Last summer, a local repertory company performed the 1958 Pulitzer Prize-winning adaptation of Wolfe’s novel. In the third act, the character based on Wolfe’s father goes on a rant, threatening to set the place ablaze. “Some day I’m going to burn up this house,” Hill says, quoting the monologue, his voice bouncing off the walls of Ben’s empty room. “Just pile in all the logs that old grate’ll hold, and all the furniture--till this old barn takes off like a giant cinder blazing through the sky!”

He laughs bitterly.

His Popularity Came Late

Had the house caught fire in 1929, when “Look Homeward, Angel” was first published, thousands of residents would have been potential suspects. Half of Asheville hated Wolfe back then.

Though he called it fiction, Wolfe had penned a true-to-life picture of his hometown, its narrow streets and narrow minds. He thought the portrait loving and honest, but it struck a nerve here. Many felt ridiculed, exposed and betrayed, especially in Wolfe’s family. They called him obscene and threatened violence if he ever came home again. (By then he was living in New York.)

Years later, after the shock wore off, Asheville celebrated Wolfe’s novel for putting the town on the map.

Today, not many in Asheville feel one way or another about the book. Few have even read it. It still sells 100 copies each year at Malaprop’s Bookstore Cafe, but, according to the manager, most buyers are tourists.

“This is sad,” says Diane Heath, a claims examiner for a downtown insurance company, “but I don’t even know where [Wolfe’s] house is.”

As she spoke, she stood about 400 yards from the charred front door.

At Pack Memorial Library, Ann Wright experiences the dwindling interest in Wolfe each day. As special collections librarian, she sits at the Thomas Wolfe Desk, guarding the library’s many first editions, fielding questions about the man, questions that come at the less-than-blistering rate of one per week. Often, the questioner is hopelessly confused. “We had a young woman over here the other day,” Wright says, “looking for ‘Bonfire of the Vanities.’ I had to explain that that was Tom Wolfe, not Thomas.”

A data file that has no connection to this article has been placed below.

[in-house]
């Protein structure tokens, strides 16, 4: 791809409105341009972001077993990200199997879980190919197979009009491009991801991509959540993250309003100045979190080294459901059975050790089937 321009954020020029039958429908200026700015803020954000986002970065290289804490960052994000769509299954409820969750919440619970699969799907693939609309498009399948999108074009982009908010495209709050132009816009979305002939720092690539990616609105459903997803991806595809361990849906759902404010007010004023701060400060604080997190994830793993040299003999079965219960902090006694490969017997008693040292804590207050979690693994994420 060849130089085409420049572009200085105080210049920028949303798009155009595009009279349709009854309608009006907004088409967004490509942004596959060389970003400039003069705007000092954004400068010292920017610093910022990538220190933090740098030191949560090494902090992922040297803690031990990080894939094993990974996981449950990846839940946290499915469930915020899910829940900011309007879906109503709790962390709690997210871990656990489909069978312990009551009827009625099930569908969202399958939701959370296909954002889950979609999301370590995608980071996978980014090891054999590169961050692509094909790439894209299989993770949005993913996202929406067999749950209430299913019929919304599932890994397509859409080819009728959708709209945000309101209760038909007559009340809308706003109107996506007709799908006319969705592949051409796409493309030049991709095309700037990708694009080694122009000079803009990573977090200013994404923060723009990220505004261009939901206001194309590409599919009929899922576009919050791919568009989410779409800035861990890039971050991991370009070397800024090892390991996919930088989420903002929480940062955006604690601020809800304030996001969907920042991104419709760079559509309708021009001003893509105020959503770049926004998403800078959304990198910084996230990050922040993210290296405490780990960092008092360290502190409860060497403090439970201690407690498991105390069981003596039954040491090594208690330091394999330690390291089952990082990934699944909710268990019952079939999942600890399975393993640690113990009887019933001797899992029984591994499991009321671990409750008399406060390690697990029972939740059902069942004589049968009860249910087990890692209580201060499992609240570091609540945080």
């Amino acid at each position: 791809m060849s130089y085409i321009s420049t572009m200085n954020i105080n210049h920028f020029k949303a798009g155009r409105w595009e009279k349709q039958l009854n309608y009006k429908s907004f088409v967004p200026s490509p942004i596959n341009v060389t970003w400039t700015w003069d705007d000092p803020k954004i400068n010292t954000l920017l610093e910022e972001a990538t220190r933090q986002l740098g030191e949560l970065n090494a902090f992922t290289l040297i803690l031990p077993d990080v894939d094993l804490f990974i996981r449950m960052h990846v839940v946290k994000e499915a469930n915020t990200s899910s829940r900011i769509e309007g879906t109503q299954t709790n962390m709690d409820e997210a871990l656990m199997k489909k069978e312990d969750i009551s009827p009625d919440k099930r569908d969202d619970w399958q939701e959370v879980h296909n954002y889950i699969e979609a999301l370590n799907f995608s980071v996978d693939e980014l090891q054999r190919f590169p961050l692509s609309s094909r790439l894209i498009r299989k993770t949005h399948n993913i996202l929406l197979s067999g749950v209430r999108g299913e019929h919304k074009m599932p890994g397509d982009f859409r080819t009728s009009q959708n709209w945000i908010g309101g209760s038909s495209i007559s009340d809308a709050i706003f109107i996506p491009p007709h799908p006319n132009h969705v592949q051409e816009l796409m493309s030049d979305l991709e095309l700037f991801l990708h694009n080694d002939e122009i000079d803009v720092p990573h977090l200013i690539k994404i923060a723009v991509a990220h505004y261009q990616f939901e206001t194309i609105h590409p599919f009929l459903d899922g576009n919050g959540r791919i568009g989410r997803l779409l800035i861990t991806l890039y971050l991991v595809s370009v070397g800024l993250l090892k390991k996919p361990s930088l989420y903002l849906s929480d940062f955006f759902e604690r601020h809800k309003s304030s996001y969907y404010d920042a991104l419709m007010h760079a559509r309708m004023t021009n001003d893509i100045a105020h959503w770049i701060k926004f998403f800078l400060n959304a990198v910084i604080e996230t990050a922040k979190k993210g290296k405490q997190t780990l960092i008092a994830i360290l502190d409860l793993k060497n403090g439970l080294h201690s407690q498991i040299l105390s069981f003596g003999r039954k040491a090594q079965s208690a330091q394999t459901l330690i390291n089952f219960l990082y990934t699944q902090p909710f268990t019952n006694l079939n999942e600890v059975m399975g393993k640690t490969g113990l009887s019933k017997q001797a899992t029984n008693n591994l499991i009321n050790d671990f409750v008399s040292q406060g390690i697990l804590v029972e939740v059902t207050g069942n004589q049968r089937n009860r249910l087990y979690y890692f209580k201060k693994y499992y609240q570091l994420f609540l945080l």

Some scholars blame Wolfe’s decline on larger cultural forces. A century after Wolfe was born, people read less, and when they do, they have less patience for the kind of four-pound book he produced.

Wolfe’s “books are all long, and even his short stories sometimes are short novels,” says Richard Kennedy, a retired professor at Temple University and a member of the Thomas Wolfe Society, a national organization that promotes Wolfe’s work. “Really, in our time, books like Fitzgerald’s ‘The Great Gatsby’ or Conrad’s ‘Heart of Darkness’ are the kinds of works that a reader is more likely to spend time with.”

Wilma Dykeman, an Asheville writer who knew Wolfe well, thinks he’s been the victim of Eastern snobbery, scorned by critics who consider him a hillbilly. Bruccoli speculates that Wolfe didn’t help himself with those critics because he was a lout, publicly cruel to his mistress. He was also virulently anti-Semitic.

Others, however, blame Wolfe’s decline squarely on his prose. He wasn’t all that good, they say.

“I have ‘Of Time and the River’ on my shelf,” says Vera Kutzinski, a professor of English and American studies at Yale. “I just reread part of the first chapter, to reassure myself that he was as mediocre as I thought he was.”

She was more than reassured. “It’s tedious,” she says. “And that’s putting it mildly.”

Kutzinski has never so much as considered including Wolfe in her survey course on American literature. And her colleague at Yale, Harold Bloom, the ferocious guardian of the literary canon, considers Wolfe so “mediocre” that he flatly refuses to discuss him.